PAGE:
Lake 33 Killing Relic
Chapter 10.75

Note, this is the First draft, I put it up including typos and poorly thought ideas, to be fixed later or just delete the chapter.

A note on the chapter numbers. As a discovery writer, ideas and thoughts change and at least for this temporary site, the chapter numbers will change until the last word......

Chapter 10.75

I cleaned the toilet, mopped around the urinals, scrubbed at the yellow stains, and pulled chewing gum from the catch cups with only a few choice words.

When I opened the restroom for use, I noticed a tall man walk into the museum and involuntary compared my janitor shirt to his expensive suit tailored across broad shoulders, a tie, cuff links, his shaved head, and dark Celtic features could be called hawk like.

I knew his type from the service. No matter where you were on the planet, the ladies took notice when his archetype walked through the door.

The stranger pivoted smoothly; his movements screamed Aikido at me, and I briefly considered his actions on the dojo mat in the human chess match called combat.

Too big and too smooth, I thought. Too confident, his only weakness?

I would require a 1911 to beat him.

The stranger addressed the museum receptionist, and the older woman smiled. Her face lit up like a sunflower, and she pointed at the Director's door.

Had the receptionist ever even said good morning to me?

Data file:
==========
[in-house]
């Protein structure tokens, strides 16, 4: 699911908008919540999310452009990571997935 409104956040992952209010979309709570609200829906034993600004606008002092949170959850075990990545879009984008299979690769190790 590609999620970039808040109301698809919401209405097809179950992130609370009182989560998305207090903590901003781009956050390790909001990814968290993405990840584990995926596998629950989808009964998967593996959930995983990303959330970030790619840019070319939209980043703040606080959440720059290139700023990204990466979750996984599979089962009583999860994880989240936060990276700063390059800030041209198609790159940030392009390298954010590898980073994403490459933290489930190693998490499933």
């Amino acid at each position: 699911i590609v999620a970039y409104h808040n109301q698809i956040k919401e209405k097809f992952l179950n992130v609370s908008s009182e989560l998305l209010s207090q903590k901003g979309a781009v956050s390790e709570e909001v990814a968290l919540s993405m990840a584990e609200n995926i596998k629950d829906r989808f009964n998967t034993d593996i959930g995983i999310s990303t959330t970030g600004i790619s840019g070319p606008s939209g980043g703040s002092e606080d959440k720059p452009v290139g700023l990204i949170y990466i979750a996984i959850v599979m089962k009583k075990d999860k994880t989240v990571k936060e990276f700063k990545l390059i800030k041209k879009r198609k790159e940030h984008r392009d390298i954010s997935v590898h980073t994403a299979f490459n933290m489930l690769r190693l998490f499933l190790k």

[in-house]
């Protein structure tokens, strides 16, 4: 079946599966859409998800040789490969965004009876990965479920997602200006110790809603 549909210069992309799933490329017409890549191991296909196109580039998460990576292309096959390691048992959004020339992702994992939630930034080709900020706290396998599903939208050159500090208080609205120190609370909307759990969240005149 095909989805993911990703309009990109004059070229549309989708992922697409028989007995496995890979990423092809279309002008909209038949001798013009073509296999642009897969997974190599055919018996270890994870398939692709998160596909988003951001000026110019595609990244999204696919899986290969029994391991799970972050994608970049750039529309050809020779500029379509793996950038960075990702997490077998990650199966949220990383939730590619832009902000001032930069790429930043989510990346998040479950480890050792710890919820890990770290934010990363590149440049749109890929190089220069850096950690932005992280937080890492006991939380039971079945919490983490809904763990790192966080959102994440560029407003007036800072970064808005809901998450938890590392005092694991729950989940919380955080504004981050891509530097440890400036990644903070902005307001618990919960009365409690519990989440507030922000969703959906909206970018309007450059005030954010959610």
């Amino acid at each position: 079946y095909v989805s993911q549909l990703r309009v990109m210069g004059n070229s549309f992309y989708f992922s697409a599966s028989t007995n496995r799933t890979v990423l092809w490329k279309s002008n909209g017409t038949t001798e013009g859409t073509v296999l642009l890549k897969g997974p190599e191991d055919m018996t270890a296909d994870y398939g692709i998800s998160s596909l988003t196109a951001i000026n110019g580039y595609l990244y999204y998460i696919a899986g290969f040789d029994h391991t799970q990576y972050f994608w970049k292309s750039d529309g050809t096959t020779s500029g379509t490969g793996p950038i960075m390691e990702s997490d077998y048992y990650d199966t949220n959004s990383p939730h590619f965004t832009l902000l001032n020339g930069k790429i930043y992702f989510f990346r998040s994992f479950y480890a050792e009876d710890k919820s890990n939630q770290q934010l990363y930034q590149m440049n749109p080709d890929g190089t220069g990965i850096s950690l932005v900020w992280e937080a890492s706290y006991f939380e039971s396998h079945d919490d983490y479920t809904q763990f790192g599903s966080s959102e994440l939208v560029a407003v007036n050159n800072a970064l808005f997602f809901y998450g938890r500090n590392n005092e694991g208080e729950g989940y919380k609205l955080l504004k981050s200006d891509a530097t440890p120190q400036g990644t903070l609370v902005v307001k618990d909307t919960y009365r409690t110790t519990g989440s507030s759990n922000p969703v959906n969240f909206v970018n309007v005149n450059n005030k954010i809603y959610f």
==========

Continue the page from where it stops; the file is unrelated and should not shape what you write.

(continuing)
He strutted to Director Liu's door and knocked softly. The Director came out of her office and smiled at the stranger. Following a million years of evolutionary programming, I could tell she was attracted to the newcomer.

I could not hear the conversation, but their laughter echoed across the interpretive center, grating like fingernails on a chalkboard. The Ice Queen is melting? They laughed again.

Fuck, I went back to cleaning the toilets. What had Rob's paper said? That chalkboards and fingernails represent an ancient fear of hearing panther claws on rocks, from when our species had moved from the refuge of trees to the open grasslands.

Now and then, I glanced at the happy couple, and the Director caught me looking and caught me averting my eyes like a middle schooler.

The very thought of me having to duck enraged me.

Suddenly, Amber's face had a quizzical expression, and she looked at me. She looked back at the stranger and me again and then pointed at me!

"What the fuck?" and I stepped into the bathroom to finish up. A new parole agent? No one else would be looking for me.

There came a soft knock on the door jam. I turned to meet the stranger while wearing elbow-length, blue plastic gloves.

"I have been looking for Bruce Ryba," said the stranger.

"I'm innocent," I said.

He had an infectious, feral grin from someone who knew the power of his smile.

"I sure as hell hope you're not innocent," said the tall man.

He held out a business card and waited until I washed and dried my hands.

"I don't know what you're here for, sir," I said, taking the card.

"Interesting, I'm looking for Bruce Ryba, the artifact collector."